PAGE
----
Tian Luyang already had a professional photography career, but believed he can still do better. That’s why he moved to San Francisco from China to attend Academy of Art University’s photography school, where he is currently earning his master’s degree.
Going back to school didn’t mean putting his practice on hold though. Taking photos is so deeply embedded in his system already that he simply can’t not take photos. And so he goes around the city, camera on hand, snapping away at interesting everyday things. As it so happens, there’s no shortage of that in San Francisco, which makes it a perfect shooting ground for Luyang.
It was during one of these photo walks that he stumbled upon what now seems to be a serendipitous encounter with Lynn Luckow. As Luyang walked past a gallery along Post Street, he got curious enough to step inside and chatted up with Luckow.
As it turned out, the gallery was actually a salon run by Lynn Luckow, who also happened to be fan of the Academy. “I have been attending Academy of Art events for 25 years, at least,” shared Luckow, a testament to his appreciation of the products coming out of the art school.
From what started as a casual chat eventually turned into a full-blown opportunity for Luyang to showcase his talents. “I was just completely blown away,” explained Luckow on how he decided to stage Luyang’s exhibit. “I open it up for pop-up shows for artists I believe in.”
It was belief well placed on the artist. Luckow’s salon-turned-gallery was soon filled up with Luyang’s work: a collection of some 60 portraitures shot both as a work for school or for his personal project.
Tian Luyang has had experience as a professional, but it was only when he entered photography school in Academy of Art that he had his first solo exhibit.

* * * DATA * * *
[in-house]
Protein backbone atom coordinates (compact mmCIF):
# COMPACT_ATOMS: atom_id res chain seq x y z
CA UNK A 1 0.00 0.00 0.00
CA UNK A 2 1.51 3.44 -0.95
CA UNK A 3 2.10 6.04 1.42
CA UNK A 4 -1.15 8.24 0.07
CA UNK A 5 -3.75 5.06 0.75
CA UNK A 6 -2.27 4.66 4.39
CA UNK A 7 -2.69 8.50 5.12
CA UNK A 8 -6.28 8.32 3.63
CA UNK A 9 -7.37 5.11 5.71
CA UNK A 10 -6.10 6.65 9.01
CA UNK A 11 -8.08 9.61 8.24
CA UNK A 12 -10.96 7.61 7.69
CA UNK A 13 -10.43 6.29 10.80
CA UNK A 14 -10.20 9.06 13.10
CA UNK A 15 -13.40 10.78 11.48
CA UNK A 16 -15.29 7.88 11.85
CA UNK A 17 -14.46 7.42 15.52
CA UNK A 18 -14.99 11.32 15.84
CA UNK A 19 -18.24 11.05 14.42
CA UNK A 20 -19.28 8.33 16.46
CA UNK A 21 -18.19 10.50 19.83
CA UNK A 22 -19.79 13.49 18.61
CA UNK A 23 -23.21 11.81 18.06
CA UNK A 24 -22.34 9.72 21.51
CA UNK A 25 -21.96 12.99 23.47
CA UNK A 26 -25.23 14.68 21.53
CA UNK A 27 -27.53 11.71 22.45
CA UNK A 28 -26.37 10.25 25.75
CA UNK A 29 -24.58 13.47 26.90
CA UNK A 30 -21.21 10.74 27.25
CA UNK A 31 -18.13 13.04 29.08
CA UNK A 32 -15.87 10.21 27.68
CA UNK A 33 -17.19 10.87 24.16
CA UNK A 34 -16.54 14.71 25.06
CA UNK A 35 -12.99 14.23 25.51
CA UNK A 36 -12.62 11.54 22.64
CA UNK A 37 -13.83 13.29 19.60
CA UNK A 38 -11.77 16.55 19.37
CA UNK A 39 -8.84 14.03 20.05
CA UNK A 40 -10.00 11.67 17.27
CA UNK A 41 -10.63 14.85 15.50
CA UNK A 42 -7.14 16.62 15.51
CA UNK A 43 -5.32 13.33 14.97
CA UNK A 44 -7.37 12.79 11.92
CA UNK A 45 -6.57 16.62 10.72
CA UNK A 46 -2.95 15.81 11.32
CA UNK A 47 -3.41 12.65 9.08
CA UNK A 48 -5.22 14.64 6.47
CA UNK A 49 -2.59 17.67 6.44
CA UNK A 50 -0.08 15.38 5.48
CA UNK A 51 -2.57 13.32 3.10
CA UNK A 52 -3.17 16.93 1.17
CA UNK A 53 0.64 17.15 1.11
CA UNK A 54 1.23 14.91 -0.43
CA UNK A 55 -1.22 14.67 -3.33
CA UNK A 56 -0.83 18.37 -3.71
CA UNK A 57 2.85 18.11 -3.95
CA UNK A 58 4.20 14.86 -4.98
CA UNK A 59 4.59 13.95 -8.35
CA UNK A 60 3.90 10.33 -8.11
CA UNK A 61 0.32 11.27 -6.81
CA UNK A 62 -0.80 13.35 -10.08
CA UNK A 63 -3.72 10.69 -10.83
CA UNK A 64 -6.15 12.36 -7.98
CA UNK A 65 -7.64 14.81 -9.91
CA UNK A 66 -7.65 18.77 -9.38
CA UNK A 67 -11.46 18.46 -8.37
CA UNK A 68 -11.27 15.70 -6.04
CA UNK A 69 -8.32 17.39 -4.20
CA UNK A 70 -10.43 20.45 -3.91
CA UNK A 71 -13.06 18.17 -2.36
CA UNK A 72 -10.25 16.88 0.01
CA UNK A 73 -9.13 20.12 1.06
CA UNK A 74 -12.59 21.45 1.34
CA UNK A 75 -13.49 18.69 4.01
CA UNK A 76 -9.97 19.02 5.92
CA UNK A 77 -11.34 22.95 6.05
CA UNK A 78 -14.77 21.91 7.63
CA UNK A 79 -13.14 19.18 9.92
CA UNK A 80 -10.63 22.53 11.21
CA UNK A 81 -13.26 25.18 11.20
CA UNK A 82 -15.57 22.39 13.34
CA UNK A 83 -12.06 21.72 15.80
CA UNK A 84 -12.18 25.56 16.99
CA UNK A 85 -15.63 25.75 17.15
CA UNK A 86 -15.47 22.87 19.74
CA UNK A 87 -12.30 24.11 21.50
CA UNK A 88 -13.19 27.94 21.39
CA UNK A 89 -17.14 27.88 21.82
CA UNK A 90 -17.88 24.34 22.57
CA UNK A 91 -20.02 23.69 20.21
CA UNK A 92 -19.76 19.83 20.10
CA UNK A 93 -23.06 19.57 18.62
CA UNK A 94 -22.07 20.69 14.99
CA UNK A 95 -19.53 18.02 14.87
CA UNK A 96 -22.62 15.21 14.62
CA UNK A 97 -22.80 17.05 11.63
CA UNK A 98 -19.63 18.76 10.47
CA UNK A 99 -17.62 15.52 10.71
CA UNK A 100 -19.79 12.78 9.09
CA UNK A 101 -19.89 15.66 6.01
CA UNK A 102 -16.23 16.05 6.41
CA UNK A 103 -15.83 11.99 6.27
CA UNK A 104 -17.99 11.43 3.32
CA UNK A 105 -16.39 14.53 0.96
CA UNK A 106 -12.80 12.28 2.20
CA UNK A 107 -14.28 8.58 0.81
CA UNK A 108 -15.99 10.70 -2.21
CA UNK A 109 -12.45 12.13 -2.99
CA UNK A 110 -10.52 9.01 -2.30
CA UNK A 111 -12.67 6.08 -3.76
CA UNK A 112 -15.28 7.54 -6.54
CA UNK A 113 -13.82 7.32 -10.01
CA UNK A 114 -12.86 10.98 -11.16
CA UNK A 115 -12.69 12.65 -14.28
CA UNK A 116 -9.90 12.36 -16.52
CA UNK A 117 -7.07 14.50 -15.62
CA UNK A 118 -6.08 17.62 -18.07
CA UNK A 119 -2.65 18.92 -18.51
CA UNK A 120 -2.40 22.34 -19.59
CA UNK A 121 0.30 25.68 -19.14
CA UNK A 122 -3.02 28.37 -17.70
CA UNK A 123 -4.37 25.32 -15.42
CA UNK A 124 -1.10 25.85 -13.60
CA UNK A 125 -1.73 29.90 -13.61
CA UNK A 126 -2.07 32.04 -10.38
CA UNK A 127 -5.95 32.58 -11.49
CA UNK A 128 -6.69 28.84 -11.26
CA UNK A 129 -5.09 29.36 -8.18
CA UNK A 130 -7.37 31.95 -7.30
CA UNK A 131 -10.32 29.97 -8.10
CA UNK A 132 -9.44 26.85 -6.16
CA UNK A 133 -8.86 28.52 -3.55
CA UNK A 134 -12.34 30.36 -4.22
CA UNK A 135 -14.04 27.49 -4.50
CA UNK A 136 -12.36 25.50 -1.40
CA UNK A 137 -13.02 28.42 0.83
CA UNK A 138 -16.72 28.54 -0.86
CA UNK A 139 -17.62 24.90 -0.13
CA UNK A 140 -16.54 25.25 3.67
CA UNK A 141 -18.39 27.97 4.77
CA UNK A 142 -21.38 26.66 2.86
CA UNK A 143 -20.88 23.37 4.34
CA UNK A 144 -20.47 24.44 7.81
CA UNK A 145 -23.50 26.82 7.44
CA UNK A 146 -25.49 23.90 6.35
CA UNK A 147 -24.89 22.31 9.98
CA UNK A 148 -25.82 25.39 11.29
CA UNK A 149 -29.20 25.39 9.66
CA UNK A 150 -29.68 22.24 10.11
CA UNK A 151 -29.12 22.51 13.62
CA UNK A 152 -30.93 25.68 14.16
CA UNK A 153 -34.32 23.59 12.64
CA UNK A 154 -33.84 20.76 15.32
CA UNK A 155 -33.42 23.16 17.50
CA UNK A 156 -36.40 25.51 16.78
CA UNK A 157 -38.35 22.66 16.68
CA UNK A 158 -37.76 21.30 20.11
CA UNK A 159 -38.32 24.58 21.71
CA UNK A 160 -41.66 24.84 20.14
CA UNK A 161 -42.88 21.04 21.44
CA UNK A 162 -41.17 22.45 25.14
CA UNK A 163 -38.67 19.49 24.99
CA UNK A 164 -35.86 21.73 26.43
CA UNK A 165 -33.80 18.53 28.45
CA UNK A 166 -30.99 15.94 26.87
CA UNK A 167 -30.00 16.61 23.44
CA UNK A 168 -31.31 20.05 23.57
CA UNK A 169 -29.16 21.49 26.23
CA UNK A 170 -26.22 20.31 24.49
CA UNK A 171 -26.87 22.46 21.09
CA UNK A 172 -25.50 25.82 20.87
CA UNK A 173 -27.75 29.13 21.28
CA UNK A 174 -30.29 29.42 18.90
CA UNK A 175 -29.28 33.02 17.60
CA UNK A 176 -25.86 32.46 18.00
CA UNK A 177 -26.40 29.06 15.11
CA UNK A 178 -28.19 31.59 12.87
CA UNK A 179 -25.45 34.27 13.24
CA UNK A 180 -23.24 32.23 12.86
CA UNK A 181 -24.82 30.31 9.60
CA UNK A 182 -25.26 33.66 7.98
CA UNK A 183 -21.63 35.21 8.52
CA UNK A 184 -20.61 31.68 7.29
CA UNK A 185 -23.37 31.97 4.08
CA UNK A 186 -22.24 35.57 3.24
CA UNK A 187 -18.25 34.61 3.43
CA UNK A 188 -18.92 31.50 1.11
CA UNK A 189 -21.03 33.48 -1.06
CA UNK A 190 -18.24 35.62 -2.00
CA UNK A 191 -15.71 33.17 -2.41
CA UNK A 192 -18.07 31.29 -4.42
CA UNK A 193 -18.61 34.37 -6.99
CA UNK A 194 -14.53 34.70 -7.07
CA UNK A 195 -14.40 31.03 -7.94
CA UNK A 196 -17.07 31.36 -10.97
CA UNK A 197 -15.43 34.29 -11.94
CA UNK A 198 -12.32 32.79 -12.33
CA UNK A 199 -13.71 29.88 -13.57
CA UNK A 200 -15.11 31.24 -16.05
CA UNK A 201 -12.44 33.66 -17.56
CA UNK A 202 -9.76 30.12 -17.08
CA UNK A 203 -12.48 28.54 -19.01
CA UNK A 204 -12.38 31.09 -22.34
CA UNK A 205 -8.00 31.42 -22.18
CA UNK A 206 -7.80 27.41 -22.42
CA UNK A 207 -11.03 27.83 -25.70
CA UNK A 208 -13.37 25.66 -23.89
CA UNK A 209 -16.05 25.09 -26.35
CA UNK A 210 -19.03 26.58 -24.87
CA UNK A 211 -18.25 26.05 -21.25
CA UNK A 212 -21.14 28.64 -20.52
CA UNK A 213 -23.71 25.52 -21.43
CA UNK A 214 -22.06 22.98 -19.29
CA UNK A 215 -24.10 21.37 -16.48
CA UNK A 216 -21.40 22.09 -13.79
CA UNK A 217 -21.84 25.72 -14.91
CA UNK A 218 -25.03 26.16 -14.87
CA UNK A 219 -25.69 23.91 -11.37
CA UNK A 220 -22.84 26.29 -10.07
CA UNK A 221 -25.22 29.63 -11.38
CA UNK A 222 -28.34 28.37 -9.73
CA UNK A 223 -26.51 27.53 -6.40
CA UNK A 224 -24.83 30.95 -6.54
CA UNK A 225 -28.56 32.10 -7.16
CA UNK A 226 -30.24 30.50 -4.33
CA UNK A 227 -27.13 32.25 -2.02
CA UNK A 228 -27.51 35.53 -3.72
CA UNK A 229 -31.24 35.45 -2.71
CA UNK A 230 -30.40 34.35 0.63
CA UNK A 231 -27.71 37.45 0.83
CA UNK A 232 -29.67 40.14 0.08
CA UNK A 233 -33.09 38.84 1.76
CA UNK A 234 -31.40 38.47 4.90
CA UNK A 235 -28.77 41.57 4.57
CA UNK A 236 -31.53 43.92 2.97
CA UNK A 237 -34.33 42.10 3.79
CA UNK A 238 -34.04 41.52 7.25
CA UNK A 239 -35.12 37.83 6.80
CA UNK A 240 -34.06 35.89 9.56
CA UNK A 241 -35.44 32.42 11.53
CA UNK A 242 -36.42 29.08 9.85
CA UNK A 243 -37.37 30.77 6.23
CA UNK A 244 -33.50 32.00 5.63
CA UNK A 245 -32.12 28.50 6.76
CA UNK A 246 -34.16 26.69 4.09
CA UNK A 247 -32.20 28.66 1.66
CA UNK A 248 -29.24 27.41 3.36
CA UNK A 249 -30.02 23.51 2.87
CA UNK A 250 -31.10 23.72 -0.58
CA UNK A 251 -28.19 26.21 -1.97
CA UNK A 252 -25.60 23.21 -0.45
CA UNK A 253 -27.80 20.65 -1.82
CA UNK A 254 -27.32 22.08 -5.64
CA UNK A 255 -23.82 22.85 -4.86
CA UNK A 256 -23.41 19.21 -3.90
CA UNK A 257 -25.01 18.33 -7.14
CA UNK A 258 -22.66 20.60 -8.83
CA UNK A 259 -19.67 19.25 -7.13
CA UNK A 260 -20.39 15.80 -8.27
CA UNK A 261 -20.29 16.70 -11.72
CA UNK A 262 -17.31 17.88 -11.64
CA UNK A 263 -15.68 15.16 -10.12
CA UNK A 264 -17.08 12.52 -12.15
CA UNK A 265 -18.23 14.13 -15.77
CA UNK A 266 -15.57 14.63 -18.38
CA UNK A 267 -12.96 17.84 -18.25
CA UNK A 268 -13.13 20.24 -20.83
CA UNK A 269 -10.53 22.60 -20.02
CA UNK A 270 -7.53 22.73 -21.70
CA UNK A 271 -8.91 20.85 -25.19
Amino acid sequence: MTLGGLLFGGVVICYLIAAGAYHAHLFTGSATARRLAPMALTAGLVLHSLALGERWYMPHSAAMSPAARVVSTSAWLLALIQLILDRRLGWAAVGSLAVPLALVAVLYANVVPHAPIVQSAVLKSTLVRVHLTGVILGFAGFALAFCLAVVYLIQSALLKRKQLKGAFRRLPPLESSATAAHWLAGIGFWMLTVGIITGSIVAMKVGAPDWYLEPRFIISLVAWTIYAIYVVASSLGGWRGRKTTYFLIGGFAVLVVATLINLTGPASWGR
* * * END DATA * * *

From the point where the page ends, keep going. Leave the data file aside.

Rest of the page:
From Academy Classroom to First Solo Exhibit
From Folsom to Fashion: An Exhibit of Portraiture, which ran in October 2019, was an arresting display of photos depicting various faces that Luyang has encountered throughout his stay in the city. One section of the exhibit displayed Halloween-themed black-and-white photos. The story behind how the photos came to be was just as interesting as the photos themselves.
For three consecutive Halloweens, from 2016 to 2018, Luyang put himself in the thick of the celebrations along the colorful Castro Street, and then shot photos of the revelers all donned up in their finest seasonal wear.
However, he didn’t do this alone. He had his team from SERAPHLIA—a commercial photography studio he founded—along with him, setting up lights and a background to complete a make-shift photography studio right there on the streets. It is from their collection of some 200 shots that the best 10 were chosen from and hung on the wall of the gallery on Post Street.
The Art of Photography is Not Just a Solo Act
While most people would believe that photography is a one-man show, Luyang practices otherwise. He’s always been a team player, from the time he worked as a wedding photographer abroad to the time he founded his own studio company here in San Francisco.
It is this willingness to network and collaboration that Luyang quickly established connections with other Academy students. The result: interesting cross-department collaborations such as the one involving School of Fashion alumna Gardenia Zhou and School of Architecture graduate Lamiae Ameziane.
For Luyang, this is just another aspect in his growth as an artist. Continually trying out new things, figuring out new interests and how to fulfill his creative ideas—whether on his own or with a little help from his friends—is something that he actively pursues.
After successfully putting up his very first solo exhibit, Luyang still stands by the importance of networking and collaboration. “We need to work together to enter the industry,” he said. “That’s the key: teamwork.”
It comes as no surprise, therefore, that his main advice to fellow students who would like to have their own gallery exhibit too even before completing their photography degree is to “[B]e friendly to your classmates and also to your teachers.”
“We shouldn’t just spend time on homework. We should reach out and keep creating new works.”
Original article by Cristina Schreil of AcademyArtUNews, https://artunews.com/